This is Part Three of a MintPress series about a cluster of rare illnesses in a Minneapolis, Minn. suburb. Click here to read Part One. Click here to read Part Two. (MintPress) – During the spring of 1989, Jeremy Hurkman and his friends stumbled upon a rare site at a public park in Brooklyn Park, Minn. – a northern […]
(MintPress) – During the spring of 1989, Jeremy Hurkman and his friends stumbled upon a rare site at a public park in Brooklyn Park, Minn. – a northern suburb of Minneapolis. Then 12 years old, Hurkman saw that the popular play area he frequented appeared to be leaking, as if an underground faucet had been unearthed. The site wasn’t leaking water, however, but rather a black tar-like substance that covered a large swath of a wooded area. More than two decades later, after the incident was largely forgotten, an independent investigation is looking at the site as a possible source of an illness cluster in the city.
In an interview with MintPress, Hurkman, 36, recalled what he saw that spring afternoon while at the park. He noted that he and his friends were intrigued by the substance after accidentally walking into a puddle of it.
“Before we really noticed it, we stepped in it and it ate a hole in one of the shoes I was wearing – I noticed it the next day,” Hurkman recalled. “It also ate a hole in one of my buddy’s shoes.”
As curious as boys can be, Hurkman and his friends attempted to use a tree branch to extract some of the emulsified liquid. Shortly after prodding around, the boys left the branch behind, only to come back to some astonishing evidence the next day.
“While we were there, before we left, we had taken out a big tree branch and stuck it into that stuff,” he said. “The stick had to be eight or 10 feet long, and when we went back there the next day the stick that was in the ground was gone; we pulled it out and it was probably four feet long.”
The same substance that ate a hole in the rubber soles of their shoes also disintegrated a tree branch within a day’s time. So it comes as no surprise that after various reports of the substance, hazardous materials workers fenced off the area and cleaned up the site. Reports of past Brooklyn Park residents say barrels of the substance were removed from the area Hurkman and his friends were.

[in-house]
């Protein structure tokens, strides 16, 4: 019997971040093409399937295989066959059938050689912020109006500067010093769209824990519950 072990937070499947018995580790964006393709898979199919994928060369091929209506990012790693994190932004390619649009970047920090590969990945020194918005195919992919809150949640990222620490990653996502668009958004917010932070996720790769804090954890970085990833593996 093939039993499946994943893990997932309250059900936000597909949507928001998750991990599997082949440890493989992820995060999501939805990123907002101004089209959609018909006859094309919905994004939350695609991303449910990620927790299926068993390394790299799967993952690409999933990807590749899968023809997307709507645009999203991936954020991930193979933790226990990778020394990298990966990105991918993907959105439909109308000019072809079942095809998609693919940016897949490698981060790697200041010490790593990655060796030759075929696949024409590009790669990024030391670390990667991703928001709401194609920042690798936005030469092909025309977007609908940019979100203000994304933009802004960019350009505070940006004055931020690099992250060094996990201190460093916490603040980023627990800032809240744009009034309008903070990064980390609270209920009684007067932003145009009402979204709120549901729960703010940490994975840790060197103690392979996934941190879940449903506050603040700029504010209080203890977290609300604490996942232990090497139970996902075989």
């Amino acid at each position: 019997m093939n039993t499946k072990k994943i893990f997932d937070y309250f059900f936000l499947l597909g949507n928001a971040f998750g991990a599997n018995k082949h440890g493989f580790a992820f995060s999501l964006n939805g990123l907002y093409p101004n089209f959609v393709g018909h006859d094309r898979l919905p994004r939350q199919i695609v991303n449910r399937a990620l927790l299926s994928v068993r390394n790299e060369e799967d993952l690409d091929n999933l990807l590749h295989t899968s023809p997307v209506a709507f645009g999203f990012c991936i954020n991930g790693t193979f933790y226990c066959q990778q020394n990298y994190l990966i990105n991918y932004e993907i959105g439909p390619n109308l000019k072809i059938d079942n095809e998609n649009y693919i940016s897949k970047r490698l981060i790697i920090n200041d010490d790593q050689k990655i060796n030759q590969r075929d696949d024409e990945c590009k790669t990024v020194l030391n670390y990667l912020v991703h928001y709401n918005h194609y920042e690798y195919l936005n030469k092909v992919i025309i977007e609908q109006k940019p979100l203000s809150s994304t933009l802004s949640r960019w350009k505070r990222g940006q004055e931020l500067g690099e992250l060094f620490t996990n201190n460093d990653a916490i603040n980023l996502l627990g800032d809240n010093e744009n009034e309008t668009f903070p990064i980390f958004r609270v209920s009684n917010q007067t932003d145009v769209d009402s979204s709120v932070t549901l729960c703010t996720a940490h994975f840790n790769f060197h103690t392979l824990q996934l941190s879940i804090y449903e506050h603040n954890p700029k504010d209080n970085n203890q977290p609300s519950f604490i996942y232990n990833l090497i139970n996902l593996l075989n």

Past documentation from the State of Minnesota’s Pollution Control Agency (PCA) reveals that the substance was likely a byproduct of a private dump site operated at the location between the 1940s and the 1960s. Tests revealed that the substance contained “high levels of polychlorinated biphenyls (PCBs) chlorinated solvent compounds, petroleum product constituents, heavy metal compounds and a very acidic pH of 1,” the PCA concluded.
The PCA documented that the site was capped with more soil and left until 2006, when it was then covered with asphalt and turned into an outdoor hockey rink. The site was registered as a Superfund location, meaning that it made the federal government National Priorities List (NPL) for hazardous waste sites designated for cleanup. It was removed from the NPL in 1999. Superfund is the federal government’s program that regulates the cleanup of the nation’s uncontrolled hazardous waste sites.
The Superfund program is overseen by the Environmental Protection Agency’s (EPA) Office of Solid Waste and Emergency Response (OSWER) in Washington, D.C. The EPA says the program has been tremendously successful over the past 20 years with locating and analyzing tens of thousands of hazardous waste sites.
Compound in question
While the EPA says the leak at Central Park has posed no risk for the last 13 years, the presence of PCBs has raised questions of an alleged illness cluster in Brooklyn Park, particularly in residential areas in close proximity to Central Park.
Kim Dombrowski Hutchens, a 42-year-old mother of two, has been suspicious of an illness cluster that she says has seen people between the ages of 35 and 45 with ties to the city stricken with various forms of cancer, auto-immune disease and neurological disorders. Hutchens, who has a litany of conditions of her own – including Myasthenia Gravis, a neuromuscular disorder that that causes weakness of voluntary muscles – learned of other people her age who had lived or currently still live in Brooklyn Park through Facebook who suffered from the same disorder.